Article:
New FAO Report on the Future of Food Safety
The Food and Agriculture Organization of the United Nations (FAO) released a new report on the future of food safety. The report is titled Thinking about the future of food safety - A foresight report and it explores possible new food safety concerns for the future. One of the keys to reaching the United Nations 2030 sustainable development goals is the transformation of our food systems. This will require transformation of not only agricultural systems, but also the identification of new food sources, changes to processing, and the transportation and storage of food.
The report overviews some of the anticipated drivers of what will be important drivers of new food safety concerns. These include (but aren’t limited to) climate change and the disruptions it will cause to traditional food production, shifting consumer behaviors and the desire for sustainably sourced food, and new food sources and production systems. The potential changes in food systems mean we will not only face different biological threats to the food system with the potential exposure to new pests and potential toxic fungal species, but potentially new chemical hazards as well.
The report highlights a number of emerging subjects, and their possible food safety implications. What were once local food sources (like jellyfish and seaweed) are becoming more global in their consumption. However, jellyfish tends to spoil easily allowing it to serve as a vector for pathogenic bacteria, and seaweed can accumulate high levels of toxic metals like arsenic. In addition, new technologies like plant-based alternatives and cell-based meat sources will come with their own, new set of challenges for production and distribution.
FDA approves IGA cattle
On March 7, 2022 the Food and Drug Administration (FDA) announced a low-risk determination for the marketing of products and food from two genome-edited beef cattle. This determination indicates that the FDA considers these animals to not raise any safety concerns. Because of the low-risk determination, the FDA does not expect the developers of these cattle to pursue the approval prior to marketing (enforcement discretion).
Steven Solomon, DVM MPH, and Director of the FDA Center for Veterinary Medicine states that this “demonstrates our ability to identify low-risk IGAs that don’t raise concerns about safety, when used for food production.” He also expects this to encourage other developers of such technology to come forward. This decision likely paves the way for more animals with genomic modifications to reach the market.
These cattle have an intentional genomic alteration (IGA) which results in a short hair coat. This is seen naturally in some conventional cattle, allowing them to grow a short-haired, “slick” coat. This helps with heat abatement for cattle raised in warmer climates. Using CRISPR technology, the cattle were modified to have the same naturally occurring genome and are known as PRLR-SLICK cattle. While these are not the first animals which have gained FDA approval for IGAs, they are the first cattle to receive such a designation. Acceligen, a Minnesota-based company, is behind this innovation.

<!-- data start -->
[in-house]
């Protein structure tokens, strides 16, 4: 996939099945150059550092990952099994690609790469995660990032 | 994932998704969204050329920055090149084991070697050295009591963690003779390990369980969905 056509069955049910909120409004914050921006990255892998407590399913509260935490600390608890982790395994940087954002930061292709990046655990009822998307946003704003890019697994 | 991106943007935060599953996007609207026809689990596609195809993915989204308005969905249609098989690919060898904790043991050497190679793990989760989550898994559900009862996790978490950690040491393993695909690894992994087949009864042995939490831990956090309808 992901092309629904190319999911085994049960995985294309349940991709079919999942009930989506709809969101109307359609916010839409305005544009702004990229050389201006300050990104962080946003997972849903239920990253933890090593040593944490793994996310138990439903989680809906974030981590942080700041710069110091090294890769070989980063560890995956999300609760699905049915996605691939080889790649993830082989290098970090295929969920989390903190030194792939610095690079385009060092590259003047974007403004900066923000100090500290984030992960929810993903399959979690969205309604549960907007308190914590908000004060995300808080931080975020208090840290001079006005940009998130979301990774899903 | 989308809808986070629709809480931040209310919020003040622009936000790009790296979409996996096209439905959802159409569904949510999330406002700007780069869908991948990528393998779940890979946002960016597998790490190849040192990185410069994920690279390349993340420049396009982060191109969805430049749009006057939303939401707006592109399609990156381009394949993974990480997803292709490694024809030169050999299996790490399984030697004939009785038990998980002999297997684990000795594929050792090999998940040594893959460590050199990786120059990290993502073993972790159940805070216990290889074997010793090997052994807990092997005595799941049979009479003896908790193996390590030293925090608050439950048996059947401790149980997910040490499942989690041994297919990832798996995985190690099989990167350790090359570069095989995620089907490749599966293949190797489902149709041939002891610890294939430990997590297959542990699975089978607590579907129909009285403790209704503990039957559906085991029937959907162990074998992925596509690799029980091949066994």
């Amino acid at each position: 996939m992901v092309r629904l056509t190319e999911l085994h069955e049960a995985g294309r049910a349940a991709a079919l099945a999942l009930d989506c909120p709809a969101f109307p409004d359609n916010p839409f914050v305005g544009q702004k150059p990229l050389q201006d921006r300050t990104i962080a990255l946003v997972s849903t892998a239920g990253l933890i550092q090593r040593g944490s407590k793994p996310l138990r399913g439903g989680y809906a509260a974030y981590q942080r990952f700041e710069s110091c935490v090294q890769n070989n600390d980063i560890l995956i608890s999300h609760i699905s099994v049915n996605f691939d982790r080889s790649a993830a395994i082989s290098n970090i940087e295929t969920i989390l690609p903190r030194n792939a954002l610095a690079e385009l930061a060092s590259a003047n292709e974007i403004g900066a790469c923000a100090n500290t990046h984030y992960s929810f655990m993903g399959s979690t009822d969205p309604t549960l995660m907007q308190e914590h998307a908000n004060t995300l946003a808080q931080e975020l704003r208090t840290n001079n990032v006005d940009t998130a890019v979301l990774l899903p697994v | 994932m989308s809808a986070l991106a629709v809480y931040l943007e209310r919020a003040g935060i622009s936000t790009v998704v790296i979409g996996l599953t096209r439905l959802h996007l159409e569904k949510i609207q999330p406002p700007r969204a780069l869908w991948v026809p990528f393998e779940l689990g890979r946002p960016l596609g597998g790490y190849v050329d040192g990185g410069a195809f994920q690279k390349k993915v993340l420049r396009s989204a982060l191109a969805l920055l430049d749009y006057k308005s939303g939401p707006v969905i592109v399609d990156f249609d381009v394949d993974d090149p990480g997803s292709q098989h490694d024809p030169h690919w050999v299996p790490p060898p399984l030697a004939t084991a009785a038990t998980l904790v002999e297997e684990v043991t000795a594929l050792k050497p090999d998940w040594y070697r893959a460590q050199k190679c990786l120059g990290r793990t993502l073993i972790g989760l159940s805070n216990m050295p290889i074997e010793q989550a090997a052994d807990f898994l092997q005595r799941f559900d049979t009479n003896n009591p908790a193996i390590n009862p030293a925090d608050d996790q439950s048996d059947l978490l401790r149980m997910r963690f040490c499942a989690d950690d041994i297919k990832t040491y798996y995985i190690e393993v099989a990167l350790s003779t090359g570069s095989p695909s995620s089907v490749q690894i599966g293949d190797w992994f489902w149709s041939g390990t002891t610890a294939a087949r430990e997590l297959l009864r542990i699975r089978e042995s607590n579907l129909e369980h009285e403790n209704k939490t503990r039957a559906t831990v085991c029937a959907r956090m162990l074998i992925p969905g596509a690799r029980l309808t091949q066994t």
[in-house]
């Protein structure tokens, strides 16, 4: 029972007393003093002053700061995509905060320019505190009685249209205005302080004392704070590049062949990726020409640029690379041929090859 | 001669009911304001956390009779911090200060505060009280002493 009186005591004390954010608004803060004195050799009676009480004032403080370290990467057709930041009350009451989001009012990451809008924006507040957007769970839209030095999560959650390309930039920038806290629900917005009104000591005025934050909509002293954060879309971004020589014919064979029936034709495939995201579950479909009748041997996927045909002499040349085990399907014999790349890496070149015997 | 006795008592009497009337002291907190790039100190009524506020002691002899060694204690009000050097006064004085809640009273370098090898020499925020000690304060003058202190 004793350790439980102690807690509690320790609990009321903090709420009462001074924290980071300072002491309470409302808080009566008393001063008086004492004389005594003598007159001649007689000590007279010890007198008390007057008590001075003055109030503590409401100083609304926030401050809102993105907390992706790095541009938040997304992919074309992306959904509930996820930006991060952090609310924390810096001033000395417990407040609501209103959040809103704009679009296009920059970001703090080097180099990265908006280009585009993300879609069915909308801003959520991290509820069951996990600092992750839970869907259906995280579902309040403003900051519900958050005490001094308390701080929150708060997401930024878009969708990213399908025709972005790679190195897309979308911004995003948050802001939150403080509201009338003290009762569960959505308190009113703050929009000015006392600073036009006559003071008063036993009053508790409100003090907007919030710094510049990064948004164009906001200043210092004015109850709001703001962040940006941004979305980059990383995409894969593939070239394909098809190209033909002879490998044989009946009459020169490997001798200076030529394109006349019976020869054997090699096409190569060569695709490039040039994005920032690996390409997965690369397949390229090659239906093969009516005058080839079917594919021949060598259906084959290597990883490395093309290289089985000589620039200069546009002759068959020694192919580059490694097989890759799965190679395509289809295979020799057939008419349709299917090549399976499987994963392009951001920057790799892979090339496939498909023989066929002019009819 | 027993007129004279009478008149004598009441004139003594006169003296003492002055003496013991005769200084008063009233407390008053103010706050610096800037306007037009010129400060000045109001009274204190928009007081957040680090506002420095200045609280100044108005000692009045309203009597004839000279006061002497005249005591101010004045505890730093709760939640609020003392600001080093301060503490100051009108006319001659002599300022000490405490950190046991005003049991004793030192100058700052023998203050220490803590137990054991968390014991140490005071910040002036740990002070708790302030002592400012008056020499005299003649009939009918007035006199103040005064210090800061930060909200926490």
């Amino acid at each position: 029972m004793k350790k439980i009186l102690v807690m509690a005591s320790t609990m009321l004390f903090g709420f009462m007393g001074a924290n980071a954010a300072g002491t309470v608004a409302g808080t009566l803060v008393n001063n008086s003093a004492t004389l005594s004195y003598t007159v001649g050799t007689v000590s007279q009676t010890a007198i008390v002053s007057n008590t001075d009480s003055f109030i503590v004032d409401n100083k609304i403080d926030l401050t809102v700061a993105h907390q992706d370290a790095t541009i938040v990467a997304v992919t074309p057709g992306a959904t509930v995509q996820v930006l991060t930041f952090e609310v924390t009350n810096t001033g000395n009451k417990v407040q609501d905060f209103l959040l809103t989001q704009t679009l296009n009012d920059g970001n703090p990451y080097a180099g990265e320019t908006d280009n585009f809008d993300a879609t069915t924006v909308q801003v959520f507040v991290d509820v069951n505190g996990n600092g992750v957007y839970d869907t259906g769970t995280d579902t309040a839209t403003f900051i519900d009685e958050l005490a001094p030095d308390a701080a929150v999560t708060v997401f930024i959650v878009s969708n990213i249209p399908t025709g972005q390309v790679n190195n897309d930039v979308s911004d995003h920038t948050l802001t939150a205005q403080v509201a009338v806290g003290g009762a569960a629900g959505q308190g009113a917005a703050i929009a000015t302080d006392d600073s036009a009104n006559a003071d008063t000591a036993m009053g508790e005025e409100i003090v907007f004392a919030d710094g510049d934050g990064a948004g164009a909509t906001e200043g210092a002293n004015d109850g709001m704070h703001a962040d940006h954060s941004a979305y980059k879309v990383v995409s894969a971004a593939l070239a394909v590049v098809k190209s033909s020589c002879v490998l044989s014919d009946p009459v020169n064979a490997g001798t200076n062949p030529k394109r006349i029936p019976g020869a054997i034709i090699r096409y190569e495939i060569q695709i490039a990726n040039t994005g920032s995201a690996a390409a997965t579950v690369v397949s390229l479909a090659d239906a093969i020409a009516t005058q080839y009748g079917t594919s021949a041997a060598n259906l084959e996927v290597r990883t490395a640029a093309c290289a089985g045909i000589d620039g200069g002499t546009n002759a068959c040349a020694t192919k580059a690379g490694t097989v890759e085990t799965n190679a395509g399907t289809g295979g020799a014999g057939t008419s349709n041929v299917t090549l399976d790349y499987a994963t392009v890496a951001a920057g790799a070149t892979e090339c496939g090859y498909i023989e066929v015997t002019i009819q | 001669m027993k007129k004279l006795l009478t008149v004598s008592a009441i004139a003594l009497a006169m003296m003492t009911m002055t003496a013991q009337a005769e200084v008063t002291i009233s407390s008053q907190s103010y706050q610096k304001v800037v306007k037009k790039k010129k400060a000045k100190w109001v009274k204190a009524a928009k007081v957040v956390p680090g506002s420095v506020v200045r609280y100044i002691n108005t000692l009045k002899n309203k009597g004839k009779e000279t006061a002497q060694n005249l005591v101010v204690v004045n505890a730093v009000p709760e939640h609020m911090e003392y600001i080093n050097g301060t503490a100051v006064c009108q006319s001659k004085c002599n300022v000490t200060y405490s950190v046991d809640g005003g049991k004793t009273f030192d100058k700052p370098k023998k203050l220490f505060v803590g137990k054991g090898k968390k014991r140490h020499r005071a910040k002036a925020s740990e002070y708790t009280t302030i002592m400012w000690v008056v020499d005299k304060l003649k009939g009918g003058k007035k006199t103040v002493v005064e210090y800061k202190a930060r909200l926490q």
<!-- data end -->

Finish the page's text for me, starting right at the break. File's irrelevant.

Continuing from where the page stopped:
Highly Pathogenic Avian Influenza Inches Closer to Minnesota
Since the last Weekly Update regarding highly pathogenic avian influenza (HPAI) on March 4th, 6 new states have confirmed cases. The USDA has diagnosed these additional cases in Connecticut, Illinois, Iowa, Kansas, Missouri, Maryland, and South Dakota. As of March 14, cases have been identified in commercial flocks in 13 states, with wild animal cases found elsewhere. Many of these locations are located along the Mississippi and Missouri river flyways, leading to increasing risks for poultry operations within the state of Minnesota.
In Iowa alone, there have been 3 confirmed cases ranging from non-commercial (backyard), commercial turkey, and laying hens. These cases were located mainly in the western part of the state, but spread across Buena Vista, Pottawattamie, and Taylor counties. South Dakota is the other neighboring state to Minnesota with a confirmed diagnosis. This case was found in a mixed commercial flock located in Charles Mix county, in the south-central part of South Dakota.
Although there has been no indication of HPAI getting into the food supply, it has still had economic consequences for poultry producers in the United States. The European Union has banned the import of eggs within 10 km of each infected farm. Japan, South Korea, and other countries have also placed import restrictions on select poultry products. Both the Federal government and States have encouraged poultry producers to be aware of the risks, watch for signs of HPAI in their flocks, and to increase biosecurity in the meantime. To track where cases have been found, see this map put together by Henry Niman, a biochemist located in Pittsburgh.